Friday, 19 June 2009

Thursday 18th June 2009

Ser Sirant, Petichet/St. Theoffrey (ACSI2009-1071) N45.00012 E5.77744

After yesterdays experience with the satnav, an executive decision is taken and we depart with the satnav turned off. The route looks straightforward enough, join the N96 just outside of Oraison, and head north to Chateau-Arnoux-St-Auban, then follow the N85 (known as the Route de Napoleon*), still North, past Sisterton (an impressive hill town, worth a visit at some future date), to Gap, stay on the N85 to our destination. The expectation is that it will be generally signposted Grenoble, which is north of our intended destination.

A hiccup in the flow of information from means that we take a wrong exit at a roundabout after Sisterton. We end up on the N75 (still signposted Grenoble, but set to bypass Gap and our destination). The error is not realised until we pass Serres, shortly after that we are able to take the D994 and get back on track for Gap. The consolation is that the scenery is impressive as we travel along a classic alpine valley, with high mountains, some still with snow on them, on each side of an almost flat valley floor. We are now in the Haute Alps region.

Those of you who are following closely may be wondering why I have not included some photographs of this spectacular scenery, well, if you have been following closely, you will recall that the lead to connect the camera to the computer was left at home by one of us.

After Gap, we stop in a picnic spot for lunch, and meet two more Brits, Jack and Marilyn from Devon. By chance they are heading for the same site as us.

Across the road from the picnic spot, there is some police activity, including a recovery truck. It emerges that there has been an accident between an ancient Renault 5 (which now has a wheel missing, and a broken windscreen) and a motorcycle, they are recovering from where it has come to rest down a steep embankment.

As we get nearer to our destination, we come to a fork in the road, both directions are signposted with a height restriction of 2.6m, and we are 2.9m high. According to the signs the restriction is 13km ahead, and according to the satnav (which we have now switched on again), we have only 10km to go, so we decide to take the risk and continue on the N85.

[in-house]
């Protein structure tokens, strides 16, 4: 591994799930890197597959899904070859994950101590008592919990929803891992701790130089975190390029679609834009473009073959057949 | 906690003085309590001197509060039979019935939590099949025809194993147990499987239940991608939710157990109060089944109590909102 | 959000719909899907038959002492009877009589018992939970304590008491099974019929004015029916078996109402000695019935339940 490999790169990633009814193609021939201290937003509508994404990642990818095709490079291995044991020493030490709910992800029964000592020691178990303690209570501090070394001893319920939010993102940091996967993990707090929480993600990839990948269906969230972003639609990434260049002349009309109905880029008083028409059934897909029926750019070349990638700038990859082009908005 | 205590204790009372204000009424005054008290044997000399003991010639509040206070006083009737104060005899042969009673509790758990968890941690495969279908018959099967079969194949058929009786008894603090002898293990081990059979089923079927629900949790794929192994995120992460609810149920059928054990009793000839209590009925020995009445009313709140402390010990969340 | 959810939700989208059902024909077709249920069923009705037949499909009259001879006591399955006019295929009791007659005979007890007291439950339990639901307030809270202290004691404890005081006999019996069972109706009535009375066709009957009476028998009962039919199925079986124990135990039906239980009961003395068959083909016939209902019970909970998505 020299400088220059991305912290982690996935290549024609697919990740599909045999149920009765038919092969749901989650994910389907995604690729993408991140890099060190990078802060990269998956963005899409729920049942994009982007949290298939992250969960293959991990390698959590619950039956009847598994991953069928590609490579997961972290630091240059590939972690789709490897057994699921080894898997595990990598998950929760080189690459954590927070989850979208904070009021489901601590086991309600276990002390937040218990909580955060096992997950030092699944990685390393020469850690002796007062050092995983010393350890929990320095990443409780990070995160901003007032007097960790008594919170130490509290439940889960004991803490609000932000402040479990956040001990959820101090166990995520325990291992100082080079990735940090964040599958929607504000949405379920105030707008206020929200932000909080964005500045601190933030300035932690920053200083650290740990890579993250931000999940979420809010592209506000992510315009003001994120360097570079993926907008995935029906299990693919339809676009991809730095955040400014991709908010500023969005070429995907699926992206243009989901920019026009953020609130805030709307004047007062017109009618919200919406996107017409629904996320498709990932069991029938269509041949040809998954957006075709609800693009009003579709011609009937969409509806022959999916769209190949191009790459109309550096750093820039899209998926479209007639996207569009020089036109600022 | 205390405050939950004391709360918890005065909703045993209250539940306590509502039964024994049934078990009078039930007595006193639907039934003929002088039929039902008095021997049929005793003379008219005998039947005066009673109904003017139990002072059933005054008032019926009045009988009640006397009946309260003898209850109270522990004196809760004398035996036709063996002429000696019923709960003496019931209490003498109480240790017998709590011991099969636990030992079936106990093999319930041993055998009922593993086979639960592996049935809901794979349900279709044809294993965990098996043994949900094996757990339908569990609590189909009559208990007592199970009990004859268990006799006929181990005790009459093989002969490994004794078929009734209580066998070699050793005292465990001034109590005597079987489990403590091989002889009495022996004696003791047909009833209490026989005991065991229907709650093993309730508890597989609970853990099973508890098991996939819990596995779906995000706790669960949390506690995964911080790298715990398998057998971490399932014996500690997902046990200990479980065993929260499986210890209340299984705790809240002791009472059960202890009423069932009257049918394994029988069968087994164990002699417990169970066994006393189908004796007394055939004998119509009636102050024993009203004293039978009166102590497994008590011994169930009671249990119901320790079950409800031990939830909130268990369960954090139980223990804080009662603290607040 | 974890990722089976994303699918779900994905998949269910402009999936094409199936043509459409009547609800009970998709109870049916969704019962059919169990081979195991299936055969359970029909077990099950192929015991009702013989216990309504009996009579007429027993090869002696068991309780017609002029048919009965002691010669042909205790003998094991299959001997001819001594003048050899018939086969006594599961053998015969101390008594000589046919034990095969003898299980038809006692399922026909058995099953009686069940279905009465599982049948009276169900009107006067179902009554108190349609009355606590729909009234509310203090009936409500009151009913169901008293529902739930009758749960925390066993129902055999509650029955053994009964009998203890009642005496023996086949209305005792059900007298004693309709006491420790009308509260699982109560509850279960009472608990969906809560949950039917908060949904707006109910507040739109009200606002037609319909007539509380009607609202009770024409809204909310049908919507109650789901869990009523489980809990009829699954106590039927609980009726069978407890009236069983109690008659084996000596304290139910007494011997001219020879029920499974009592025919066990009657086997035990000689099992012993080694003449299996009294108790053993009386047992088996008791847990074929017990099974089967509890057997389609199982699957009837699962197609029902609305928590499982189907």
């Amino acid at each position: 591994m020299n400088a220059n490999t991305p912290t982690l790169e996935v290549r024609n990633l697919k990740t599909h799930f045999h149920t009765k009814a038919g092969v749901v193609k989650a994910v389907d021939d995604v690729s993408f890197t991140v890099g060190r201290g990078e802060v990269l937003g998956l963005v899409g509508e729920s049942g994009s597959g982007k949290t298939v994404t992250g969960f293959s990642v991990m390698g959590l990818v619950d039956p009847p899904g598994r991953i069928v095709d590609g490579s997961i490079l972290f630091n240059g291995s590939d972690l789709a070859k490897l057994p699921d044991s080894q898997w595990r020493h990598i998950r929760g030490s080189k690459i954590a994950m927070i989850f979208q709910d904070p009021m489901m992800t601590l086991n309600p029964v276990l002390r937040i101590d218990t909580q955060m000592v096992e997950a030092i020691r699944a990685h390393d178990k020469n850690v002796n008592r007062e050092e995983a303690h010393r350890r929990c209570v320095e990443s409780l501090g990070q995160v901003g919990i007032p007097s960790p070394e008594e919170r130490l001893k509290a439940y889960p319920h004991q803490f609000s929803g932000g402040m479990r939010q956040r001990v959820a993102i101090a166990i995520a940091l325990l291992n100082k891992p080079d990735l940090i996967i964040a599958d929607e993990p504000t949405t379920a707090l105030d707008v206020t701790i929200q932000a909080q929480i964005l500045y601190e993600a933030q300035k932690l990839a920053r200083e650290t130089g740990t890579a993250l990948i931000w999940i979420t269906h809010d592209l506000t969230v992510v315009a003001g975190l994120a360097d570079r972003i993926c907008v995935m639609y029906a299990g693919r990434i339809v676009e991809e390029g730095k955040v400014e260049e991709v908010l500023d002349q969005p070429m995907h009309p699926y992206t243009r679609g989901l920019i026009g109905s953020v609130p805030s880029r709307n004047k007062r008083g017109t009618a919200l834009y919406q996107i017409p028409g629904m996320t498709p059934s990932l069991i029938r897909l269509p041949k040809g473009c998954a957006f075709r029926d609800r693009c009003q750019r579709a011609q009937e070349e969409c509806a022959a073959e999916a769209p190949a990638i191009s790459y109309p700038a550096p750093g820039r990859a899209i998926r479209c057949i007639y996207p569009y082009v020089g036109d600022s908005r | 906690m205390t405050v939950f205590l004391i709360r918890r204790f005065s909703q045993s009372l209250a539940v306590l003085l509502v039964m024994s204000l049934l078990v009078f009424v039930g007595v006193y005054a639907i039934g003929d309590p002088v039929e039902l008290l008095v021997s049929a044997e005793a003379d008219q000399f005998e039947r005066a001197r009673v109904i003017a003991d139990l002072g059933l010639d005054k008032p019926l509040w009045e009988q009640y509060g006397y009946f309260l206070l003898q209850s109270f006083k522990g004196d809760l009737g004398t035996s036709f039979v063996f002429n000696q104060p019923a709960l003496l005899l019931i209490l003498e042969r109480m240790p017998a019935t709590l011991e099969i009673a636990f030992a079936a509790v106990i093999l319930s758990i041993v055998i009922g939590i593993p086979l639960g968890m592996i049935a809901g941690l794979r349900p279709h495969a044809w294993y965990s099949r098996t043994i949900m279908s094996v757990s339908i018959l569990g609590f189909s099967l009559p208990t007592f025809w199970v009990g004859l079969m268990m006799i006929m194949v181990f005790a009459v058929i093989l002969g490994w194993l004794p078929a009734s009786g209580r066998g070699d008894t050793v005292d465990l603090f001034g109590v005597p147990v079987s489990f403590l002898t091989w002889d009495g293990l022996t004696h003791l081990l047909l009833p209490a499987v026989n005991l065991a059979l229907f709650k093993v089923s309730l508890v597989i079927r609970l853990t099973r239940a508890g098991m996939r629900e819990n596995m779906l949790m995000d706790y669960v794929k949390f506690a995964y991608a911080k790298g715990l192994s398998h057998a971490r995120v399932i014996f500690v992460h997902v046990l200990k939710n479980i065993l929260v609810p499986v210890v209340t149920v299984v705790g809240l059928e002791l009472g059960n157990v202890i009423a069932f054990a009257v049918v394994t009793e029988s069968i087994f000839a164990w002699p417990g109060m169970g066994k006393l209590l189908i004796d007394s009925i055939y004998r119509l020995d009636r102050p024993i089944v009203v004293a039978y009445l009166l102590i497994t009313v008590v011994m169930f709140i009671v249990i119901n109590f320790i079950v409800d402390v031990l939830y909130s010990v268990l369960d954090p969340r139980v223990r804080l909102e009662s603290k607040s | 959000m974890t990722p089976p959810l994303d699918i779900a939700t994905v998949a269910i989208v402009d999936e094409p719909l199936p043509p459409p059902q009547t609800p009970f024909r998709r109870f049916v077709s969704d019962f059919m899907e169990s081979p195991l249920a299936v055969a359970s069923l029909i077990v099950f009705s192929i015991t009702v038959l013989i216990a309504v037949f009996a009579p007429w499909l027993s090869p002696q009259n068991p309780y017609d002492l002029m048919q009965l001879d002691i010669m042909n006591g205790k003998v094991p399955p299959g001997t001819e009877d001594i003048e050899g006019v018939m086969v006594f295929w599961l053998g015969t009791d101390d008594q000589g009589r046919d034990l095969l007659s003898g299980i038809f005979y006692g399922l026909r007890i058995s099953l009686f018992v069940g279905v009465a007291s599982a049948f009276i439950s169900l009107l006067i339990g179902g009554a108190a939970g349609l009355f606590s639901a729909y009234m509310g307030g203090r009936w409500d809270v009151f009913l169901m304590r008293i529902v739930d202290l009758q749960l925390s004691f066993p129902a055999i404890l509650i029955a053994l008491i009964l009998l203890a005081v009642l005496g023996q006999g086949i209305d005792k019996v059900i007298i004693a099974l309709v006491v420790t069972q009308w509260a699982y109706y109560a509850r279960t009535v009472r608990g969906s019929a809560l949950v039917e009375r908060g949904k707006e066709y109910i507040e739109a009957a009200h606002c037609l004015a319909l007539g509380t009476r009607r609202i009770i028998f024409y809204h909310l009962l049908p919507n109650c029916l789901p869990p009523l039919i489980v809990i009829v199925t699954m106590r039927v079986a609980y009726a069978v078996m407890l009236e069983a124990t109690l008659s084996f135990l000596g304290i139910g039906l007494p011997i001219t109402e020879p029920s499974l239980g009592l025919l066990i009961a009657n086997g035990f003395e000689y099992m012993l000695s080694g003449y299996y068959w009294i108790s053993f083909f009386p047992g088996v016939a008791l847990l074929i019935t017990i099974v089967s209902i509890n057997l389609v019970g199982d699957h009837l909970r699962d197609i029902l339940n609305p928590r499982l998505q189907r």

All is well, and we reach the site without encountering a height restriction.

Since we have to go that way tomorrow, I decide to cycle ahead the 3km or so and check if we can get through. The problem appears to be a very steep and long hill, rather than a height problem as such. I elect not to cycle down the hill, on the basis that I will have to cycle up it again, and the signs indicate it is 5km long! There are signs suggesting some form of control point 500meters down the hill. So I walk the 500metres down the hill to the control point. It is unmanned, but I can see there is a height barrier which we have no chance of negotiating. Fortunately, there are two chaps doing some kind of surveying task just a few more metres along the road. So I approach then and using my “O” level French (failed) I ask “Excusez mois, messieur, demain, je dois aller norde dans la direction de Grenoble, dans un campervan de haute trios metres”, this I hope translates as “excuse me, but tomorrow I need to travel north towards Grenoble in a campervan which is 3 metres high”. My French fails at the point of asking “how do I negotiate this control point”, so I settle for a helpless look and a gallic shrug of the shoulders. I am amazed, they understand!, they tell me in a mixture of English and French, that the problem is not really height, but rather a means of traffic control to limit the number of large vehicles attempting to negotiate the steep hill at the same time, and I must take the righthand lane, approach the barrier and press a button. This will summon up a controller who will be able to interact with me via CCTV, and will let us through. We will see what actually happens tomorrow.

So to round off for today. This is the second day we have had satnav problems, and today we resorted to human control. It did work, we got to our destination. I thought I would summarise what I have learned from this:

Satnavs may not always give the correct instructions, but on the other hand, nor do they get distracted by creaming their legs or other such activities at crucial points in the journey.

Sometimes satnav instructions may be wrong, but they are precise ie turn right, turn left etc. They do not give instructions such as “oh, just do whatever you think”, or “that way”.

No matter how bad things get, Satnavs do not lose their temper.

Kathleen says she is better than the satnav, and I know better than to disagree.

* My history was not up to knowing why it is called Route Napolean, but I looked it up on the web and "Route Napoleon was the rugged trek that Napoleon took in 1815 after he had conquered most of Europe, made his way back to Egypt and then quietly returned back to France after his exile on Elba."

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